Dec. 4, 2013— -- This is the second story in a series about stillborn babies: How families deal with their grief, how friends can help and what medical science knows about why these babies die.
Joseph Michael was born on Oct. 17, 2008, at 27 weeks, after his placenta had separated from the uterine wall.
"I never in a million years thought that that could happen to me," said his mother, Cynthia Kolarcik, 35, from Scotia, N.Y. "You hear about it, but you don't ever think it will happen to you."
"The day I found out my son had no heartbeat was the worst day of my life, and my world came crashing down," said Kolarcik, a former autism aide. "A part of me died with him. To make matters worse, before Joseph I miscarried my daughter, Kayla, at 19 weeks. I was beyond devastated, broken and I thought I had no reason to live.
"For six months after I lost my son, I sat home and I cried every single day, and I removed myself from the world," she said.
Having a stillborn is more common than anyone would think. And obstetricians and pediatricians rarely discuss possible bad outcomes during the happy prenatal period.
The numbers are stark. According to the March of Dimes, one in 160 pregnancies, or 25,000 pregnancies a year, will end in a stillbirth, an event that happens 10 times more frequently than sudden infant death syndrome.
Often, as in Kolarcik's case, doctors can explain why a child died, but many times they have no answers.
"For the most part, we really don't understand what the triggers are that put a particular baby at more risk," said Dr. Craig Rubens, executive director of the Global Alliance to Prevent Prematurity and Stillbirth, an initiative of Seattle Children's Hospital.
"The challenge for us is that even a baby full-term can die in the womb," he said. "We really don't understand it all very well."
Finding answers is made more difficult by parents' reluctance to agree to an autopsy. And even after that, abnormalities are not always found.
"It's disheartening to go nine months and to lose a baby and still not be able to tell why," he said. "We tell the moms and dads it's not their fault, that it wasn't anything the baby was exposed to, that most of the time, it's something they have no control over, but it's still a tough thing."
Common causes of stillbirth can be mechanical, such as a cord wrapped around the neck, causing asphyxiation. As in Kolarcik's case, there can be placental problems that can compromise the blood supply to the baby.
Prenatal care can have an impact on stillbirths when pregnant women are not monitored.
In the developing world, bacterial infections can cause stillbirths, but in the United States, doctors routinely screen expectant mothers for diseases like syphilis, so it is rarely a factor.
"We do see on occasion a herpes infection that can cause a stillbirth, as well as other herpes-related viruses like chicken pox on rare occasions," said Rubens.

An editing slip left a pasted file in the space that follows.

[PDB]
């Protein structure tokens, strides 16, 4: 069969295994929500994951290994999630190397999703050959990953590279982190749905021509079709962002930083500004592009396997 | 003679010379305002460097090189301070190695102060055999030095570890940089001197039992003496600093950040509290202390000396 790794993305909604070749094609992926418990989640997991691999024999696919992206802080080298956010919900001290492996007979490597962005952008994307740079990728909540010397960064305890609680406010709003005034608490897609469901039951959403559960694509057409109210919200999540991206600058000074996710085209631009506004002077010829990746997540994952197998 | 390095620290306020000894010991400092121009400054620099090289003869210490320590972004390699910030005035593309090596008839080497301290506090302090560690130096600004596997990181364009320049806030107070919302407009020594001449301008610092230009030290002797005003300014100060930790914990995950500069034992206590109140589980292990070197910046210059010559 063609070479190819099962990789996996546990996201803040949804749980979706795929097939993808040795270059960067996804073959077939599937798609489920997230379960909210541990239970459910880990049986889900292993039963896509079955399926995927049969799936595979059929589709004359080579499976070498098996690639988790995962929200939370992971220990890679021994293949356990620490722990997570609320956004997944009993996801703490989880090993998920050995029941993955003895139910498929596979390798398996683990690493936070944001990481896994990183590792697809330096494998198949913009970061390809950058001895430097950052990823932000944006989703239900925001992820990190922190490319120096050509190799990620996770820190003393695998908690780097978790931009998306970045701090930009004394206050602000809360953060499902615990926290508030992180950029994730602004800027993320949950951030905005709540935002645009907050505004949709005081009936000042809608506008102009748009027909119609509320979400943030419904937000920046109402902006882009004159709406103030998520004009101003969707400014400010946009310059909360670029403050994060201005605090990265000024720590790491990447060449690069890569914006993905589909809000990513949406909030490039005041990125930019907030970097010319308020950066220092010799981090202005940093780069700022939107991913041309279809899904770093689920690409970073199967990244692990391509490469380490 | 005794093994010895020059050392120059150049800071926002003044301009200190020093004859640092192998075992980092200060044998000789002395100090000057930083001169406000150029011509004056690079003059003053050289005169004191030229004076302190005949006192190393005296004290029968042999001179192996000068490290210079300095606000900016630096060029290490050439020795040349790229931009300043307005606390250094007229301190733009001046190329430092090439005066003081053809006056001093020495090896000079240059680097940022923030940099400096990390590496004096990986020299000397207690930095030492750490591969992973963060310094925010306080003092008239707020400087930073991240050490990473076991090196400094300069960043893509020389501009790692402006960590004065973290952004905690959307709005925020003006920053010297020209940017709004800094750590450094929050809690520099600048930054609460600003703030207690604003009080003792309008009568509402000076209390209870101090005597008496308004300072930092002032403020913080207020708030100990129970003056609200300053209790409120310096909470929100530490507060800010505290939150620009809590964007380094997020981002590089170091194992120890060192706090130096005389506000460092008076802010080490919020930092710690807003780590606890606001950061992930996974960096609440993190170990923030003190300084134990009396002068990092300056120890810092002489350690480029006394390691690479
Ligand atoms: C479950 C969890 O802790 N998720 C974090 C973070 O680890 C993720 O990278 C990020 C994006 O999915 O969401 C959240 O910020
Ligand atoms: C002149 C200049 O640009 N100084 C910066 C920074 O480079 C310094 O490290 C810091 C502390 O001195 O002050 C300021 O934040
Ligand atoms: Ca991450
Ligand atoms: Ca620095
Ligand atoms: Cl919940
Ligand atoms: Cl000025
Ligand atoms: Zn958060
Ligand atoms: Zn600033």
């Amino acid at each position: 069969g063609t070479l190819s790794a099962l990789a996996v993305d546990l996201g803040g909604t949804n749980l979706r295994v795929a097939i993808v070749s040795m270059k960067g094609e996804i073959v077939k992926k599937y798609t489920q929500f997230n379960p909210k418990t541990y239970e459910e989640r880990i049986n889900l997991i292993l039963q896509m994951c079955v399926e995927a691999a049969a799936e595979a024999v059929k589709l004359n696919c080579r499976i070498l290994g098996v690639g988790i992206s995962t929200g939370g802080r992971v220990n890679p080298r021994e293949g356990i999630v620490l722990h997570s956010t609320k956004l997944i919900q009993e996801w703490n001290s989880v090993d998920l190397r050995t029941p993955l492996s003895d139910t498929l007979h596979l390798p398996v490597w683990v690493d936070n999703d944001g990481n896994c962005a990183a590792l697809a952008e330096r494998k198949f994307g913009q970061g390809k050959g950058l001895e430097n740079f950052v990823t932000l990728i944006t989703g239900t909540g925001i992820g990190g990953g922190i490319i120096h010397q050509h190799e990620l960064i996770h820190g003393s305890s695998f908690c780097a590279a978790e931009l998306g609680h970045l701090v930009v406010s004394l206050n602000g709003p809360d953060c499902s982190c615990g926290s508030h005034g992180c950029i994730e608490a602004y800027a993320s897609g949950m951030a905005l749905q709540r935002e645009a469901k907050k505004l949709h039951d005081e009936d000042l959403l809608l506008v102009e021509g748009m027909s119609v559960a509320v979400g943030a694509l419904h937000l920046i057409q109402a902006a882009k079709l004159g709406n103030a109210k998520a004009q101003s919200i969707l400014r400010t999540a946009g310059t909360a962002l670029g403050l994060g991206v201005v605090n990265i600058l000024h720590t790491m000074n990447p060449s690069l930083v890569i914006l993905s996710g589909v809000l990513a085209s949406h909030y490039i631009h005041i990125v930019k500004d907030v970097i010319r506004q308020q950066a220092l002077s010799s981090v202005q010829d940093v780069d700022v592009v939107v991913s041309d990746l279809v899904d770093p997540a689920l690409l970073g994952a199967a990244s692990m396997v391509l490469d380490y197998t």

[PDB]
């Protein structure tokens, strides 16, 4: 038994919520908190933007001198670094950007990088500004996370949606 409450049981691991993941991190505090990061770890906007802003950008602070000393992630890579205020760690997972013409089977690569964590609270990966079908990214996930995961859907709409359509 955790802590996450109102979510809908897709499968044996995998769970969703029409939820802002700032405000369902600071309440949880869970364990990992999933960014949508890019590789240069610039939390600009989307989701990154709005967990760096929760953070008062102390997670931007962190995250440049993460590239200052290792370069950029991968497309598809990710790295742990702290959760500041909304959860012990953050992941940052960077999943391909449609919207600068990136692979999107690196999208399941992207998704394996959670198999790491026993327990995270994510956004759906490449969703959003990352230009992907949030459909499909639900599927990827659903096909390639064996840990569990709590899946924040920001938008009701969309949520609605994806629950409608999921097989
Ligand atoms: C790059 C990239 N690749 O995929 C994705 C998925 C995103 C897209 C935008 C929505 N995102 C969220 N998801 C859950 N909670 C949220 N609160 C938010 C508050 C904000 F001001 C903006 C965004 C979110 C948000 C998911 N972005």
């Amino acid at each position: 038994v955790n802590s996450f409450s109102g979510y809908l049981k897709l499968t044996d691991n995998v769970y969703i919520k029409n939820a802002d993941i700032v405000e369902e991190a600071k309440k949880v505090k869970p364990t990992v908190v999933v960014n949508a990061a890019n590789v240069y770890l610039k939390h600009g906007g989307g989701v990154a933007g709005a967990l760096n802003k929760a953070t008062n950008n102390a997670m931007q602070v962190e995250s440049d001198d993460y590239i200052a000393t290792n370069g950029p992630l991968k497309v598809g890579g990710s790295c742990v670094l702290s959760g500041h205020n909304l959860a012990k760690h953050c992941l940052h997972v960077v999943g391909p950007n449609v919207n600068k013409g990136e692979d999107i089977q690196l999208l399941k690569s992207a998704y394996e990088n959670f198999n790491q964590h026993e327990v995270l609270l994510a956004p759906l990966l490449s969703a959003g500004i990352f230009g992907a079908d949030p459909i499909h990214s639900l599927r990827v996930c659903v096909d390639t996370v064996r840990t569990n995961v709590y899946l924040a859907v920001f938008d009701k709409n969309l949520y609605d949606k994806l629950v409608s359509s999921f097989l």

Some parents support groups have called for expectant mothers to perform "kick counts" to follow the baby's well-being. But Rubens said the data is equivocal.
"Some doctors think it works," he said. "But in the GAPPS program, we have looked at lots of data and have found nothing compelling enough to advocate for it."
Rubens said doctors, nurses and midwives should talk more honestly with their patients about the possibility of stillbirth.
"We want [expectant] families to have a great experience, and it puts us in a position where we aren't informing our patients about complications," he said. "We need to change that. The nature of the modern generation is that information is everything and the more you know, the better prepared you are."
Kolarcik may not have been prepared for her stillborn son, but she took action to memorialize him and to help other mothers.
When Joseph died, she and her husband didn't have the money to pay for a funeral, so someone donated a burial plot and they were offered a payment plan for a $2,500 memorial service.
"During that time I decided to take my grief and my heartache and turn it into something positive," said Kolarcik.
She founded the Joseph Michael Kolarcik Foundation, whose mission is to provide financial assistance to families of stillborn children or infants who die of SIDS.
"The foundation is my way of keeping our son's memory alive while helping families in need," she said. "If you haven't had a stillborn you don't understand how painful it is."
Dr. Rubens said parents struggle to get over the loss of a child they never knew. "You don't get over it, and you don't replace one with another infant. It's like they had a baby in their arms right from the beginning.
"It's very difficult because these families are looking for reasons and sometimes we can't give them ones," he said. "There needs to be more research. We need to understand why babies are dying and find new ways to prevent it from happening in the first place."